A Century of White Sox Fashion, 1924-1949

Sorry, been a while with my White Sox stuff, but had other things to write about, a boy who had his tonsils out and a daughter with lice. So my usual bloggy time later in the evening was pretty much consumed by non-brain functioning activities, though the argument that this blog does not require much brain function is valid. I also wanted to mention that I plan on doing a recap of the White Sox again this year, pretty much on a road trip/home stand basis, which is what my recaps devolved into last year anyway. A series by series recap was just too much, too repetitive and I’m supposed to enjoy this stuff, not dread it. I must admit my admiration for Joe Cowley and other beat writers grew immensely after trying to write recaps after every series, let alone after every game like they do. Speaking of enjoyment and excitement about the upcoming baseball season two awesome things happened this past week that have me at defcon 5 for the new campaign. First, I completed two fantasy baseball drafts and like the promise of real baseball, even I have a chance at winning before a single pitch is thrown. After opening day, I’m ready to assume last place as though it was a comfortable nest. The second, perhaps sadder example of my geekiness, event to take place this week was the setting of my Tivo. Something about looking at that Wish List for “White Sox and Baseball” and picking the games I want to save makes me feel good. I’m getting ready for couch time with the Sox and summer can’t be far behind.

I left off in the 1920s and with exception of 1926, there weren’t any notable changes in the Sox uniforms. From 1920-1924, and then the later part of the decade saw relatively minor changes in home and away kits. For the most part, the away look vacillated between a solid gray, a pinstriped gray and the heavy navy uniform. All of the away uniforms were similar to a previous edition from the team’s past. The exception of 1926 is only notable because it introduced a logo that remains popular. Even though it was only on the uniform for one year, the criss-crossed white socks on the cap and sleeve are still seen around US Cellular Field, especially the hat.

Didn't last long on the uniforms, but still available in the gift shop.

I wonder if people think that it is the original look from the founding of the team. It certainly has a throw back appeal, even in 1926, but it is not the earliest logo of the Sox and didn’t last long. By 1927 the team had reverted to its more traditional looks.

 

The 1930s introduced a more somber look to the Sox uniform and much of the decade was dominated by the presence of navy blue. The vertical SOX was still prominent on the uniform, going through a couple of color changes, most notably red. I particularly like the red logo with the bat weaving through it, another logo that has remained popular through the years, though it was only around for a few years.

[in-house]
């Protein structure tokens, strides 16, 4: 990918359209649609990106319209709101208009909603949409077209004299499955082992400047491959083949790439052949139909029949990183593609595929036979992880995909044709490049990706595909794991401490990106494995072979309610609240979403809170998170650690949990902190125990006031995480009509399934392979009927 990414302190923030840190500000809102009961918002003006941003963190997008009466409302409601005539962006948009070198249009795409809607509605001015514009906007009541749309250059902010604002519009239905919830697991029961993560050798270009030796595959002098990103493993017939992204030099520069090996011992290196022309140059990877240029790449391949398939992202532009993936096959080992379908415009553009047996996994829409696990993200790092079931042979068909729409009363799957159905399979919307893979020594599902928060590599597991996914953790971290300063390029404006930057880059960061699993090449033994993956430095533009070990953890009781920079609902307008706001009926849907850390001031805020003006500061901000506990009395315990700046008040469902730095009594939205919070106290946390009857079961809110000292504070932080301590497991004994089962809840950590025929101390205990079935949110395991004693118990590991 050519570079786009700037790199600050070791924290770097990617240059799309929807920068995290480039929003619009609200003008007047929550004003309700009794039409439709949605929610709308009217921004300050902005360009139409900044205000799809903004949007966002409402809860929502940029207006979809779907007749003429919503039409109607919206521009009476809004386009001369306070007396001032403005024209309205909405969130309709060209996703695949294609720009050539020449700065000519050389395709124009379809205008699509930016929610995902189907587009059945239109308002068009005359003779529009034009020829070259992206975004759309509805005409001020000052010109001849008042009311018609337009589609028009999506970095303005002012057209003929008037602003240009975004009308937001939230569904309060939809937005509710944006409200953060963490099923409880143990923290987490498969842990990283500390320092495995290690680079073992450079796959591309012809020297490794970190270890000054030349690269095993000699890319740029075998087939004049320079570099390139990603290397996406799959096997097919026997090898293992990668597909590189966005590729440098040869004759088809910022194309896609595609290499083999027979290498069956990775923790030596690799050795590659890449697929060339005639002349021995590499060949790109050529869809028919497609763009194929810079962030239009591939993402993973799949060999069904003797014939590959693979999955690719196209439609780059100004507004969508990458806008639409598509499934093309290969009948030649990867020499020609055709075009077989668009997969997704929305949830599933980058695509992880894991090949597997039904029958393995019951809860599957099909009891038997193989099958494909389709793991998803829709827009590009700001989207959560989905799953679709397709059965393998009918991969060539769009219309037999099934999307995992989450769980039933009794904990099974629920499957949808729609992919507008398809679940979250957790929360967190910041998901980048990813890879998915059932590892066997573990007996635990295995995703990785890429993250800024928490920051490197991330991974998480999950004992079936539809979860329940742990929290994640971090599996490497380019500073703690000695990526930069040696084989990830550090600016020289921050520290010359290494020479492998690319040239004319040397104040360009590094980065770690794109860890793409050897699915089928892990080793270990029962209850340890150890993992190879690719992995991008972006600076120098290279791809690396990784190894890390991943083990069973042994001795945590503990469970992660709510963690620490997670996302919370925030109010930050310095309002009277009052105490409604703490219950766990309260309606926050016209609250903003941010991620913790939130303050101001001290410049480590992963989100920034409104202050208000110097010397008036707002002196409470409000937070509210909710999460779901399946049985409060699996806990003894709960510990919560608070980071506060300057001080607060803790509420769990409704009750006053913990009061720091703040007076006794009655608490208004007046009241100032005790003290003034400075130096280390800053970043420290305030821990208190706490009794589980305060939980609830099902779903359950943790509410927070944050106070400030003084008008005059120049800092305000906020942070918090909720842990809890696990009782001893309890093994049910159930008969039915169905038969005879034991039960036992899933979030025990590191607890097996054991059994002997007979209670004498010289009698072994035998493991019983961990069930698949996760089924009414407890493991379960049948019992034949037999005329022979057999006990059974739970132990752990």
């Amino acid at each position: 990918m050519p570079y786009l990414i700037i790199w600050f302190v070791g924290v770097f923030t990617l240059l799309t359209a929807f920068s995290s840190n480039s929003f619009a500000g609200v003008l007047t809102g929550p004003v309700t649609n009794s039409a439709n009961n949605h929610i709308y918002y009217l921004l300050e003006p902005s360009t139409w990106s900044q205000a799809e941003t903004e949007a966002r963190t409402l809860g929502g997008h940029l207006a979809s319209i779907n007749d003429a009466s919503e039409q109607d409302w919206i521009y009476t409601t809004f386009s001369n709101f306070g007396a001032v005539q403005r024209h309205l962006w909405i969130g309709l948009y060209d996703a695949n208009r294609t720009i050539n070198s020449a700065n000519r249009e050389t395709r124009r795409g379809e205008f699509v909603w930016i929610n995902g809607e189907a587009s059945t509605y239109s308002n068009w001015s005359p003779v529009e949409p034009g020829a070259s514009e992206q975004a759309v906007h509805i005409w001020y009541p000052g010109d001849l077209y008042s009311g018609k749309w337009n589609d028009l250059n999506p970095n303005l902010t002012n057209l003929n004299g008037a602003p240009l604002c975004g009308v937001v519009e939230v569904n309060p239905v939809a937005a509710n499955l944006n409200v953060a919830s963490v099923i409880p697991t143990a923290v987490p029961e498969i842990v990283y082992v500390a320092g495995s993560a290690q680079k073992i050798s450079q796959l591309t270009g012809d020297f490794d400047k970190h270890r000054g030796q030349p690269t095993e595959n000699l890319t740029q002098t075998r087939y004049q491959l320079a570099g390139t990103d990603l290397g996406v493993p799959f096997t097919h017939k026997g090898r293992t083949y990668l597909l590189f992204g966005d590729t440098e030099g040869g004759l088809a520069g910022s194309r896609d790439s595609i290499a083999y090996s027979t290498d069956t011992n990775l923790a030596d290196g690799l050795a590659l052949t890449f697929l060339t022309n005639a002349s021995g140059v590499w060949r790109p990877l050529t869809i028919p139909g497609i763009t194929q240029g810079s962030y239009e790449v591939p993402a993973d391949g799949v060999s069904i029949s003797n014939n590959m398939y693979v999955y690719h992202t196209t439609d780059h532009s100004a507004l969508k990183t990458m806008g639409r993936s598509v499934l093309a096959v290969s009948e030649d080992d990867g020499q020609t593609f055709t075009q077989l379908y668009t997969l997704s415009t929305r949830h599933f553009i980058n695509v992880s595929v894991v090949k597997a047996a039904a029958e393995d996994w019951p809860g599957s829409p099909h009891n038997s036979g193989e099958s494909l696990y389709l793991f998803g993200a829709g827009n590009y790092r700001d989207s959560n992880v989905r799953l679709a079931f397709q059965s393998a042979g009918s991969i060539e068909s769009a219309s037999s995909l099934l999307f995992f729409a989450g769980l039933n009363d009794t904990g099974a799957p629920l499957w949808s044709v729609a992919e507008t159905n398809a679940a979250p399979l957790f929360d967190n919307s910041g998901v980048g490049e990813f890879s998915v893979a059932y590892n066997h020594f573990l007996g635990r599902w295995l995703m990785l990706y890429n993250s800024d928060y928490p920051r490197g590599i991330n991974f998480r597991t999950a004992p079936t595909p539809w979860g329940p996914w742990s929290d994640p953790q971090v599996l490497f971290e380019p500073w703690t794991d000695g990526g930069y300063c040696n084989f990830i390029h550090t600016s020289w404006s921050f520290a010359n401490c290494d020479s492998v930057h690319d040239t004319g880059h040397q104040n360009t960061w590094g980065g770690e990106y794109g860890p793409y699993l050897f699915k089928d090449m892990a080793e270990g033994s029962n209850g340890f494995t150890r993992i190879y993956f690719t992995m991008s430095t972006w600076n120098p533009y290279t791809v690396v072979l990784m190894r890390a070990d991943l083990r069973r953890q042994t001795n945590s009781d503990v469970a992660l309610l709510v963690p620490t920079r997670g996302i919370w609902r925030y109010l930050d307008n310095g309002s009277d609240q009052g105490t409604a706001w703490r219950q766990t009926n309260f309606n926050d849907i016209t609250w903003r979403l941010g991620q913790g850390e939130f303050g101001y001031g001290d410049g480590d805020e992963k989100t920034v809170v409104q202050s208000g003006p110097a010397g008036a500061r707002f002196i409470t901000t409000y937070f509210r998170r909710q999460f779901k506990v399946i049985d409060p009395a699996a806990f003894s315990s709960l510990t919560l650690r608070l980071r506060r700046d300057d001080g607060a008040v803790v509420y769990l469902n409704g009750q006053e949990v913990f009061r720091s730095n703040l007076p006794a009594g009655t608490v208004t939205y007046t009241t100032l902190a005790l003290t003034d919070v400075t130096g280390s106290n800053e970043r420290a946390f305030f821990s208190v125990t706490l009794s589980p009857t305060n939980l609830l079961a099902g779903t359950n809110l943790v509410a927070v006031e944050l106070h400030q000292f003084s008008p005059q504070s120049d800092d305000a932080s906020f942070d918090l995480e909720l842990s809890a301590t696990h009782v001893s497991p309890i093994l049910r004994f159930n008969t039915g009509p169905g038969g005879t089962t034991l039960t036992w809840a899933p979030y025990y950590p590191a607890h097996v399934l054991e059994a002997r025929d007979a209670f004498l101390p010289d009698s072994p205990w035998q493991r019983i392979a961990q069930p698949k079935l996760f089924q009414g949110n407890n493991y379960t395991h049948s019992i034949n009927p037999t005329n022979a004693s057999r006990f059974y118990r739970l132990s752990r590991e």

Slick!

Though the Cubs don’t use navy, the choice is still too close to the north side team, especially when the Sox removed SOX from the cap and went with a small circular “c.” Not only that, compared to the Cleveland Indians, they are almost identical, especially when, instead of a small “c” they chose a large block “C” that the Indians have used intermittently throughout their history, most recently in the 2009 home alternate. I could say that the choice to go to a more muted color pallet, the navy with the home whites and the somber, plain gray of the road was a reflection of the times. The Depression Era was a reaction to the flash of 1920s. I could say that, but it’s too much like my sometime day job. Anyway, if I could take anything from these uniforms it would be the block lettering of “Chicago” on the road uniforms. The current Sox uniform (which we rarely see because of the black alternates) has a script “Chicago” but I just like the clean look of the block lettering. Looking through the decade, it is quite the mish-mosh of looks. The changes in the logos, the lack of lettering, to the different lettering on the caps, to the final move of adding piping in 1936, it as clear the White Sox just couldn’t settle on one set uniform.

To go to my day job one more time, as the nation was going to war, the Sox went with a much more bold and masculine looking logo, a large block S with the o and the x in the curves of the S, much like the classic logo. In addition to the big red block logo, the piping on the uniform was changed to red giving both the home and away uniforms a very patriotic, even militaristic, look.

Typical from the 1940s, not bad

I’m not sure what the shield patch on the uniforms was for, but it looks a lot like a logo for US War Bonds and that isn’t much of a reach. The national push to buy bonds was a patriotic duty that many Americans undertook. The White Sox adding to their uniform a patch reminding folks to buy bonds is very in keeping with the national mood during the war. Unfortunately, even with patriotic flair the uniforms look too busy, adding to the mish-mosh feel of the majority of the 1930s kits. However, they did stick with the red block SOX until 1949 when the Sox went with a look that has been associated with Sox success for over half a century.

All graphics provided by The National Baseball Hall Of Fame On-line Exhibit, Dressed to the Nines.

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